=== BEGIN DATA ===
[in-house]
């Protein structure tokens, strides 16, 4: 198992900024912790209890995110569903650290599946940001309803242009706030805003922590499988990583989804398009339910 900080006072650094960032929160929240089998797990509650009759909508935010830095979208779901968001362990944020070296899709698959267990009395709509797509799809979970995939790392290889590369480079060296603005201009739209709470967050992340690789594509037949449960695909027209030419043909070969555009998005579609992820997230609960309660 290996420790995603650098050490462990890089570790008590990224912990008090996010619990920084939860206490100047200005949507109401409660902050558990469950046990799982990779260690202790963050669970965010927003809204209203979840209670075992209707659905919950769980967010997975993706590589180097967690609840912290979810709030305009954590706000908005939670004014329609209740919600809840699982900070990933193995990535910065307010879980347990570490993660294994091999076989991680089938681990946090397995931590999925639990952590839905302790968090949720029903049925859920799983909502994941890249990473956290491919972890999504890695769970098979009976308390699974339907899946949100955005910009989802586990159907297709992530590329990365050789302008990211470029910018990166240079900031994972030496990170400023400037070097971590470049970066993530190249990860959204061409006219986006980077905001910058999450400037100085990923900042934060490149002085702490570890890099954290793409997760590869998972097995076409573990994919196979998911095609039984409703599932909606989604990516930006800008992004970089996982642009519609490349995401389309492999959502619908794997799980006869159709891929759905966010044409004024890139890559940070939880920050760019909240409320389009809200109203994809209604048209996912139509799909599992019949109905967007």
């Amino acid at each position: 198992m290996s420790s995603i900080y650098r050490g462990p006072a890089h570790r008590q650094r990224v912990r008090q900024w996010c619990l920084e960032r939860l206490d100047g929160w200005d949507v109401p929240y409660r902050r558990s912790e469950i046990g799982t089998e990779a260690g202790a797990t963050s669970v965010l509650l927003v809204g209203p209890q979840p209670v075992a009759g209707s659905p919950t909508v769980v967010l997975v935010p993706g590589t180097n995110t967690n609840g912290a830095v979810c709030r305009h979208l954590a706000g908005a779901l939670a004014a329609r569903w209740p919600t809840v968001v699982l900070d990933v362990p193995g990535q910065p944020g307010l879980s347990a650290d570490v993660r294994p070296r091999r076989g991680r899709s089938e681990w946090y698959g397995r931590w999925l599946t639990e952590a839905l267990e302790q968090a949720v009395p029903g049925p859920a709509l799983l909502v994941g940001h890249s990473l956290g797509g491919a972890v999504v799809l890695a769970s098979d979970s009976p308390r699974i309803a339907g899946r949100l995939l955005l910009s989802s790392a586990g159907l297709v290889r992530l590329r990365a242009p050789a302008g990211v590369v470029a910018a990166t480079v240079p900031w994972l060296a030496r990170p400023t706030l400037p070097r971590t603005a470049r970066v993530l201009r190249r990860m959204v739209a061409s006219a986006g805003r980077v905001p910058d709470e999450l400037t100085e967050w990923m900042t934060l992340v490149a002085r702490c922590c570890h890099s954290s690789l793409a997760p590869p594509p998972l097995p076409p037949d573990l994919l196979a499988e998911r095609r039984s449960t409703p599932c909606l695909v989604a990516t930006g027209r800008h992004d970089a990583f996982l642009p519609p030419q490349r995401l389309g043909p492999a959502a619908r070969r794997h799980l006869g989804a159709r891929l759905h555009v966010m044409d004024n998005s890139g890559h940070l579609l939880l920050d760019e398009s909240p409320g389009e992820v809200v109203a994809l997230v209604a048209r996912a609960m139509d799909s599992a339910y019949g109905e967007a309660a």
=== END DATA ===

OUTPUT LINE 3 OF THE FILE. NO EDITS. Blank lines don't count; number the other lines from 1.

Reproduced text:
């Amino acid at each position: 198992m290996s420790s995603i900080y650098r050490g462990p006072a890089h570790r008590q650094r990224v912990r008090q900024w996010c619990l920084e960032r939860l206490d100047g929160w200005d949507v109401p929240y409660r902050r558990s912790e469950i046990g799982t089998e990779a260690g202790a797990t963050s669970v965010l509650l927003v809204g209203p209890q979840p209670v075992a009759g209707s659905p919950t909508v769980v967010l997975v935010p993706g590589t180097n995110t967690n609840g912290a830095v979810c709030r305009h979208l954590a706000g908005a779901l939670a004014a329609r569903w209740p919600t809840v968001v699982l900070d990933v362990p193995g990535q910065p944020g307010l879980s347990a650290d570490v993660r294994p070296r091999r076989g991680r899709s089938e681990w946090y698959g397995r931590w999925l599946t639990e952590a839905l267990e302790q968090a949720v009395p029903g049925p859920a709509l799983l909502v994941g940001h890249s990473l956290g797509g491919a972890v999504v799809l890695a769970s098979d979970s009976p308390r699974i309803a339907g899946r949100l995939l955005l910009s989802s790392a586990g159907l297709v290889r992530l590329r990365a242009p050789a302008g990211v590369v470029a910018a990166t480079v240079p900031w994972l060296a030496r990170p400023t706030l400037p070097r971590t603005a470049r970066v993530l201009r190249r990860m959204v739209a061409s006219a986006g805003r980077v905001p910058d709470e999450l400037t100085e967050w990923m900042t934060l992340v490149a002085r702490c922590c570890h890099s954290s690789l793409a997760p590869p594509p998972l097995p076409p037949d573990l994919l196979a499988e998911r095609r039984s449960t409703p599932c909606l695909v989604a990516t930006g027209r800008h992004d970089a990583f996982l642009p519609p030419q490349r995401l389309g043909p492999a959502a619908r070969r794997h799980l006869g989804a159709r891929l759905h555009v966010m044409d004024n998005s890139g890559h940070l579609l939880l920050d760019e398009s909240p409320g389009e992820v809200v109203a994809l997230v209604a048209r996912a609960m139509d799909s599992a339910y019949g109905e967007a309660a």